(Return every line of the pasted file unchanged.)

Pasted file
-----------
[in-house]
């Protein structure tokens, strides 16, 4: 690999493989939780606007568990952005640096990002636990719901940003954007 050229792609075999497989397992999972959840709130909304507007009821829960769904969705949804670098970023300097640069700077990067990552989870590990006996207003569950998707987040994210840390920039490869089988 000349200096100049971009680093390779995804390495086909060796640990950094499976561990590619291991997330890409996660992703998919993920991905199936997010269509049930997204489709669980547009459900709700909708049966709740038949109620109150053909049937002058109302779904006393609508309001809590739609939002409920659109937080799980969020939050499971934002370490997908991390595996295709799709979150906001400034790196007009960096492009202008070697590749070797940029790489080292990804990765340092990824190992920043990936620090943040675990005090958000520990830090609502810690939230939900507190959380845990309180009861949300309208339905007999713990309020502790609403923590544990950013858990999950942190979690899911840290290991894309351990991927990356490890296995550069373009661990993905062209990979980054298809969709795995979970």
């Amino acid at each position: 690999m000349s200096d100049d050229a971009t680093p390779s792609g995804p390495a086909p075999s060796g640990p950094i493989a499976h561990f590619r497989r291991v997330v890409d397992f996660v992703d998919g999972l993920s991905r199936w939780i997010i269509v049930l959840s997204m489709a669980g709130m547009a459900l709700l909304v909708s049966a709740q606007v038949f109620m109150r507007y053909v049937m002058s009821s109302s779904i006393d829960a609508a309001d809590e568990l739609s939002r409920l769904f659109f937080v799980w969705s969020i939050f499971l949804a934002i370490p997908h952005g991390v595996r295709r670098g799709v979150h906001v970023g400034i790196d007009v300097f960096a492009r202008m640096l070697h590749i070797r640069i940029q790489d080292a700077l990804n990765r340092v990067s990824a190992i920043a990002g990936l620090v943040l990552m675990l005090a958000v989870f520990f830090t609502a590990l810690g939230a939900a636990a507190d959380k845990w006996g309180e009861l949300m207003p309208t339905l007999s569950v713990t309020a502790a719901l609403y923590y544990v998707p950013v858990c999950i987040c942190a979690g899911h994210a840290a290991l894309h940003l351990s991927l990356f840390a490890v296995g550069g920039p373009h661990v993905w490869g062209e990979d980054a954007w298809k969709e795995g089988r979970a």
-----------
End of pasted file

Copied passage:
[in-house]
């Protein structure tokens, strides 16, 4: 690999493989939780606007568990952005640096990002636990719901940003954007 050229792609075999497989397992999972959840709130909304507007009821829960769904969705949804670098970023300097640069700077990067990552989870590990006996207003569950998707987040994210840390920039490869089988 000349200096100049971009680093390779995804390495086909060796640990950094499976561990590619291991997330890409996660992703998919993920991905199936997010269509049930997204489709669980547009459900709700909708049966709740038949109620109150053909049937002058109302779904006393609508309001809590739609939002409920659109937080799980969020939050499971934002370490997908991390595996295709799709979150906001400034790196007009960096492009202008070697590749070797940029790489080292990804990765340092990824190992920043990936620090943040675990005090958000520990830090609502810690939230939900507190959380845990309180009861949300309208339905007999713990309020502790609403923590544990950013858990999950942190979690899911840290290991894309351990991927990356490890296995550069373009661990993905062209990979980054298809969709795995979970």
């Amino acid at each position: 690999m000349s200096d100049d050229a971009t680093p390779s792609g995804p390495a086909p075999s060796g640990p950094i493989a499976h561990f590619r497989r291991v997330v890409d397992f996660v992703d998919g999972l993920s991905r199936w939780i997010i269509v049930l959840s997204m489709a669980g709130m547009a459900l709700l909304v909708s049966a709740q606007v038949f109620m109150r507007y053909v049937m002058s009821s109302s779904i006393d829960a609508a309001d809590e568990l739609s939002r409920l769904f659109f937080v799980w969705s969020i939050f499971l949804a934002i370490p997908h952005g991390v595996r295709r670098g799709v979150h906001v970023g400034i790196d007009v300097f960096a492009r202008m640096l070697h590749i070797r640069i940029q790489d080292a700077l990804n990765r340092v990067s990824a190992i920043a990002g990936l620090v943040l990552m675990l005090a958000v989870f520990f830090t609502a590990l810690g939230a939900a636990a507190d959380k845990w006996g309180e009861l949300m207003p309208t339905l007999s569950v713990t309020a502790a719901l609403y923590y544990v998707p950013v858990c999950i987040c942190a979690g899911h994210a840290a290991l894309h940003l351990s991927l990356f840390a490890v296995g550069g920039p373009h661990v993905w490869g062209e990979d980054a954007w298809k969709e795995g089988r979970a």